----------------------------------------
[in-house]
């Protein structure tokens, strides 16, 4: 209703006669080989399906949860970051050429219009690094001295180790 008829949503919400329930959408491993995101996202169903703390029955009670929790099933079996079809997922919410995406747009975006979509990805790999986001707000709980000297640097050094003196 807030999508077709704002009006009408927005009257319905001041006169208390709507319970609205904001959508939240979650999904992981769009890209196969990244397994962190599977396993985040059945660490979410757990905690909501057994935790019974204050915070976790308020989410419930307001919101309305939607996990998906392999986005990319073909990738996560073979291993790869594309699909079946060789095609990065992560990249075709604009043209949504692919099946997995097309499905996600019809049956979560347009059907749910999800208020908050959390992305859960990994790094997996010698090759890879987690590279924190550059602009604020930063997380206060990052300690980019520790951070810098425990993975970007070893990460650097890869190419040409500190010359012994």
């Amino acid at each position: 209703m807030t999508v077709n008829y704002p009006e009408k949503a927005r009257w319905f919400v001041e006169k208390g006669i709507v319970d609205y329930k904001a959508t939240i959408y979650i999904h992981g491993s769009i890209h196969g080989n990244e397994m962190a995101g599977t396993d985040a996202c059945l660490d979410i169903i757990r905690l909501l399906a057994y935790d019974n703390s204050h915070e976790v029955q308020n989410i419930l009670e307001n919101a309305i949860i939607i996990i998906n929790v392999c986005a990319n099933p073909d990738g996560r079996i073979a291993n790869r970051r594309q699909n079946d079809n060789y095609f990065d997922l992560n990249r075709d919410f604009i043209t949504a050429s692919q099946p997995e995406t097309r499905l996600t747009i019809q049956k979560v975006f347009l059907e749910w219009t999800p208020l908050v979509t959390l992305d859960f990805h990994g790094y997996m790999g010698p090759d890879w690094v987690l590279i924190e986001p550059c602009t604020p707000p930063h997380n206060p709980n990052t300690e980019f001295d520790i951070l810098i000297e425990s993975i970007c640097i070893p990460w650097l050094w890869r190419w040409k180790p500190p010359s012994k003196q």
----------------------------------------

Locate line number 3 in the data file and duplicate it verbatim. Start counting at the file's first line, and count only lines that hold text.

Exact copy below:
């Amino acid at each position: 209703m807030t999508v077709n008829y704002p009006e009408k949503a927005r009257w319905f919400v001041e006169k208390g006669i709507v319970d609205y329930k904001a959508t939240i959408y979650i999904h992981g491993s769009i890209h196969g080989n990244e397994m962190a995101g599977t396993d985040a996202c059945l660490d979410i169903i757990r905690l909501l399906a057994y935790d019974n703390s204050h915070e976790v029955q308020n989410i419930l009670e307001n919101a309305i949860i939607i996990i998906n929790v392999c986005a990319n099933p073909d990738g996560r079996i073979a291993n790869r970051r594309q699909n079946d079809n060789y095609f990065d997922l992560n990249r075709d919410f604009i043209t949504a050429s692919q099946p997995e995406t097309r499905l996600t747009i019809q049956k979560v975006f347009l059907e749910w219009t999800p208020l908050v979509t959390l992305d859960f990805h990994g790094y997996m790999g010698p090759d890879w690094v987690l590279i924190e986001p550059c602009t604020p707000p930063h997380n206060p709980n990052t300690e980019f001295d520790i951070l810098i000297e425990s993975i970007c640097i070893p990460w650097l050094w890869r190419w040409k180790p500190p010359s012994k003196q």